Reform-touting Uzbekistan on Wednesday published a draft bill on protests that would allow demonstrations within tight limits.
While the Central Asian country”s constitution formally permits public demonstrations, citizens have hardly ever been allowed to protest freely during the Central Asian country’s 29 years of independence from the USSR.
Uzbek President Shavkat Mirziyoyev has rolled back some of the harsher restrictions devised under his predecessor and patron Islam Karimov, while keeping the authoritarian system largely intact.
Draft legislation published on a government portal sets out the proposed new rules for protests.
These include a requirement for organisers to apply for permission at least 15 working days before the planned date.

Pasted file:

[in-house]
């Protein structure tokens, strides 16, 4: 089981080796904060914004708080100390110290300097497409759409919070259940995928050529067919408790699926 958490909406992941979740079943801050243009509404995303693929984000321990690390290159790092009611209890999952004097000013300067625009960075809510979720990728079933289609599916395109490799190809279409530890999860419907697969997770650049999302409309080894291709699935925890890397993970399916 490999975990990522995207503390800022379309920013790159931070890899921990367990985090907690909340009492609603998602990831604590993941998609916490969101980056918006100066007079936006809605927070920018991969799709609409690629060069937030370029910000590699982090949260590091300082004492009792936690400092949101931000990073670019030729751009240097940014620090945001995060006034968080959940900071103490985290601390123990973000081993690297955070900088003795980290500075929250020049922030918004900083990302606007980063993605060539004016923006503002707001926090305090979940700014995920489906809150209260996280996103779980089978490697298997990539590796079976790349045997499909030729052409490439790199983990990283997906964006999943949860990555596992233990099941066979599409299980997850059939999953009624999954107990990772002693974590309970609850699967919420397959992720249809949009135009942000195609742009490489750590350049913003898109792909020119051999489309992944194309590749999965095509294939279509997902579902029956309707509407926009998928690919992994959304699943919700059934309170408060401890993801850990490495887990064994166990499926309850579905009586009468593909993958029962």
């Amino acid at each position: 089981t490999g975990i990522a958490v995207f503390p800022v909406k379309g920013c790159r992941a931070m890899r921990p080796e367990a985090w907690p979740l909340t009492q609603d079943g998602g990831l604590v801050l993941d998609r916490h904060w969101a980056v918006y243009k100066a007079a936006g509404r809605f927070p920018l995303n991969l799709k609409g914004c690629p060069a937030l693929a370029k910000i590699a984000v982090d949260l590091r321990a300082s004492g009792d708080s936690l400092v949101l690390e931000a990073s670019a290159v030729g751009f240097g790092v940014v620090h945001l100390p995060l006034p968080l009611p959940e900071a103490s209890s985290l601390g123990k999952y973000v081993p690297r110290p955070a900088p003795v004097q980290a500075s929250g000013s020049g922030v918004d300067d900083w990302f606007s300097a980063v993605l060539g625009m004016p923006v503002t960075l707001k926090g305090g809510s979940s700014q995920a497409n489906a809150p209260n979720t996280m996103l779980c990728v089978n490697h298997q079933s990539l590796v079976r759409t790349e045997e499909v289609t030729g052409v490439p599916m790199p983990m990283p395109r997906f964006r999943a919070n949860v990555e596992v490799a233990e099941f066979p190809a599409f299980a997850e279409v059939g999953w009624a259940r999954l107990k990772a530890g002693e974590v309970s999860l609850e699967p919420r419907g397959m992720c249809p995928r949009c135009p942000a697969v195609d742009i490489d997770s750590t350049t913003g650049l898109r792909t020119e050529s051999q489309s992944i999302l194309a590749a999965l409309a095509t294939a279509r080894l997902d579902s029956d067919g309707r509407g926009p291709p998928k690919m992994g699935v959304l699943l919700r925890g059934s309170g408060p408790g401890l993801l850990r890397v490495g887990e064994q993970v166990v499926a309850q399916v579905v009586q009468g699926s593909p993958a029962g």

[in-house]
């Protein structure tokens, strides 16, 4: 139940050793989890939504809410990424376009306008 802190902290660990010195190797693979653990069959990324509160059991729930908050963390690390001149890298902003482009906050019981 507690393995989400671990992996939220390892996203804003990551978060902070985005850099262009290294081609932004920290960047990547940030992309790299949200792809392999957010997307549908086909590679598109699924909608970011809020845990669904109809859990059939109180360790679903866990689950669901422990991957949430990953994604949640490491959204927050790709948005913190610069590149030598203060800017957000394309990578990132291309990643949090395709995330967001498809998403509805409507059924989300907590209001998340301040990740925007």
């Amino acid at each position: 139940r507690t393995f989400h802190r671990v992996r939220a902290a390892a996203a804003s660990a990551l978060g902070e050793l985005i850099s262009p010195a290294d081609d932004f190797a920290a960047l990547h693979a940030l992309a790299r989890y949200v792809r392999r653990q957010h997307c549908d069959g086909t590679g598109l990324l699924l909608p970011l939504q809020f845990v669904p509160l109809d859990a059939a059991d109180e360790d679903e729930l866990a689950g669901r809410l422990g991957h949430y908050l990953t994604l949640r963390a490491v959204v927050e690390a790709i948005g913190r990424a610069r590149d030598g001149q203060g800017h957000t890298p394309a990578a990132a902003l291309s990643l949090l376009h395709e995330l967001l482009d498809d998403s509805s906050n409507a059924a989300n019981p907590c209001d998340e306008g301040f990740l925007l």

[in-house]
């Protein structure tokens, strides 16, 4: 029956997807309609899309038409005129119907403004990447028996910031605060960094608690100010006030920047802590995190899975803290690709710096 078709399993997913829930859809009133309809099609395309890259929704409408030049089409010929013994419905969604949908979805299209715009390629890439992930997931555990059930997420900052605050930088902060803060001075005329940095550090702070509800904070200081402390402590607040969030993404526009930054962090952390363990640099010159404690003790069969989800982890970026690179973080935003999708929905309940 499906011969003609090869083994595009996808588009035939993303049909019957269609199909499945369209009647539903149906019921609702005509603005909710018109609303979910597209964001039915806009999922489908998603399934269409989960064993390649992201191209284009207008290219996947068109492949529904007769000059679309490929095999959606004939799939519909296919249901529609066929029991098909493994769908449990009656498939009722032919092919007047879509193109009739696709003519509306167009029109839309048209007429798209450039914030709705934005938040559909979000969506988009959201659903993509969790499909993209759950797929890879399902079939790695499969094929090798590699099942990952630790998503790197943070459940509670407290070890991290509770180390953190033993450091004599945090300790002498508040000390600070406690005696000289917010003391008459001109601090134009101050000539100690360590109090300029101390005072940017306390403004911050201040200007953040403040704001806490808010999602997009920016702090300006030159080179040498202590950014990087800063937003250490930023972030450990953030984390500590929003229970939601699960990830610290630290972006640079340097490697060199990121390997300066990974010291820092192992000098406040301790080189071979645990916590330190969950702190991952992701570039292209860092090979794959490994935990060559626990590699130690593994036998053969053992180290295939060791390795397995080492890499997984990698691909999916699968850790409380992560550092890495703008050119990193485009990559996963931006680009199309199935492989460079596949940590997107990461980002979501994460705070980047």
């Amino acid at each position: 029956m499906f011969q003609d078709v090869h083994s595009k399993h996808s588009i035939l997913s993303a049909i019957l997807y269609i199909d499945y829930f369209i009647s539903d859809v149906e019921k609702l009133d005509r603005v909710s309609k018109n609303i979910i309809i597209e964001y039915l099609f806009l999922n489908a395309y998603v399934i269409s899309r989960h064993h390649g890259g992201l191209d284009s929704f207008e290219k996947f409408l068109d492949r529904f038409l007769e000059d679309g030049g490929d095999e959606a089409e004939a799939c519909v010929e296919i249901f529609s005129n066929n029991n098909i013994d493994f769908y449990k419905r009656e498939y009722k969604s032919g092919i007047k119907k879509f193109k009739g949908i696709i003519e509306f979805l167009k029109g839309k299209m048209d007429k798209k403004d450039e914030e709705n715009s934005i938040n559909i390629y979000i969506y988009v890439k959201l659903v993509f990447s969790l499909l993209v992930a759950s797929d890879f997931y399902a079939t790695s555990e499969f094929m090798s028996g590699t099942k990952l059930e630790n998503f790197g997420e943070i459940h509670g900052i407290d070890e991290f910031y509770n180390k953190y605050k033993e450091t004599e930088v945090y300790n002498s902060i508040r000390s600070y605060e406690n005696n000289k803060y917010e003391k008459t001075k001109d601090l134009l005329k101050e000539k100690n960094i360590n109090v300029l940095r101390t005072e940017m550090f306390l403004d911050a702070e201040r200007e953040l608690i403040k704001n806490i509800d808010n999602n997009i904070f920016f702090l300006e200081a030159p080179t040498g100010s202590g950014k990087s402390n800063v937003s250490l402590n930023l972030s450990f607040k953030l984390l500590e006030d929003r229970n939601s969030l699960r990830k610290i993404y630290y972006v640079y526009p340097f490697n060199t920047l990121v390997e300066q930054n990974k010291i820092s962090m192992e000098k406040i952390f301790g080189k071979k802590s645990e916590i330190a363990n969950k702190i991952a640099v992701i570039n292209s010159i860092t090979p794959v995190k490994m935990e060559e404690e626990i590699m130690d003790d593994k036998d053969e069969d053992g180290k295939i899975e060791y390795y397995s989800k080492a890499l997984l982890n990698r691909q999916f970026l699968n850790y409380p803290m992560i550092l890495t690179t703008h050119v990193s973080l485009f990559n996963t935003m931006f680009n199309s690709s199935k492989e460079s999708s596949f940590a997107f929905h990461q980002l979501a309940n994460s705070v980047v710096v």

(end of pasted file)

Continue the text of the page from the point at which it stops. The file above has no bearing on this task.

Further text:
Another stipulation prohibits demonstrations within 300 metres (1,000 feet) of statues of historical and cultural importance, government buildings, courts and religious buildings.
Citizens would also be unable to hold demonstrations at the weekend or during the evenings on weekdays.
It is not clear when the bill will be forwarded to parliament.
With 33 million people, landlocked Uzbekistan is the most populous of the five countries of Central Asia that declared independence from the former Soviet Union in 1991.